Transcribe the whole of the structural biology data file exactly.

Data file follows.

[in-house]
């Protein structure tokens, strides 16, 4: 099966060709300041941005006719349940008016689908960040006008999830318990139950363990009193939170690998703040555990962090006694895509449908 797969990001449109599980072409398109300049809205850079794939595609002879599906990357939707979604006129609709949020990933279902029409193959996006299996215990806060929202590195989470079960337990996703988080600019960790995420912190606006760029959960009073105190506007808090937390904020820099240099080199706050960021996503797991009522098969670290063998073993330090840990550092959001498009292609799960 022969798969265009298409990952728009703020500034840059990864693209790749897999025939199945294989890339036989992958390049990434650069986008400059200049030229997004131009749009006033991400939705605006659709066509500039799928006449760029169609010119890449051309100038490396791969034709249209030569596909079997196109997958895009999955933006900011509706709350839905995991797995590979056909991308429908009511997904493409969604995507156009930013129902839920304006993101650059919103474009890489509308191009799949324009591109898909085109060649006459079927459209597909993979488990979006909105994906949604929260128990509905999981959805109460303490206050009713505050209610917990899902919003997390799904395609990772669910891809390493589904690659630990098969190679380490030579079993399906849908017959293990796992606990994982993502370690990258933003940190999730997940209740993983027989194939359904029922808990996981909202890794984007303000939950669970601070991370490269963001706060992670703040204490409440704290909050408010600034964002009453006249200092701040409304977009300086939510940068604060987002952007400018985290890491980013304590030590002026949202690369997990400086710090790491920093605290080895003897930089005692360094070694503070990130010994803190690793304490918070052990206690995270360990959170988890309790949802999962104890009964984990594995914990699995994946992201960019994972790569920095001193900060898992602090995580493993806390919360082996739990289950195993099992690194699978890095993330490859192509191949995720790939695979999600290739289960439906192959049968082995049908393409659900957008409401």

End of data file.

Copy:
[in-house]
């Protein structure tokens, strides 16, 4: 099966060709300041941005006719349940008016689908960040006008999830318990139950363990009193939170690998703040555990962090006694895509449908 797969990001449109599980072409398109300049809205850079794939595609002879599906990357939707979604006129609709949020990933279902029409193959996006299996215990806060929202590195989470079960337990996703988080600019960790995420912190606006760029959960009073105190506007808090937390904020820099240099080199706050960021996503797991009522098969670290063998073993330090840990550092959001498009292609799960 022969798969265009298409990952728009703020500034840059990864693209790749897999025939199945294989890339036989992958390049990434650069986008400059200049030229997004131009749009006033991400939705605006659709066509500039799928006449760029169609010119890449051309100038490396791969034709249209030569596909079997196109997958895009999955933006900011509706709350839905995991797995590979056909991308429908009511997904493409969604995507156009930013129902839920304006993101650059919103474009890489509308191009799949324009591109898909085109060649006459079927459209597909993979488990979006909105994906949604929260128990509905999981959805109460303490206050009713505050209610917990899902919003997390799904395609990772669910891809390493589904690659630990098969190679380490030579079993399906849908017959293990796992606990994982993502370690990258933003940190999730997940209740993983027989194939359904029922808990996981909202890794984007303000939950669970601070991370490269963001706060992670703040204490409440704290909050408010600034964002009453006249200092701040409304977009300086939510940068604060987002952007400018985290890491980013304590030590002026949202690369997990400086710090790491920093605290080895003897930089005692360094070694503070990130010994803190690793304490918070052990206690995270360990959170988890309790949802999962104890009964984990594995914990699995994946992201960019994972790569920095001193900060898992602090995580493993806390919360082996739990289950195993099992690194699978890095993330490859192509191949995720790939695979999600290739289960439906192959049968082995049908393409659900957008409401």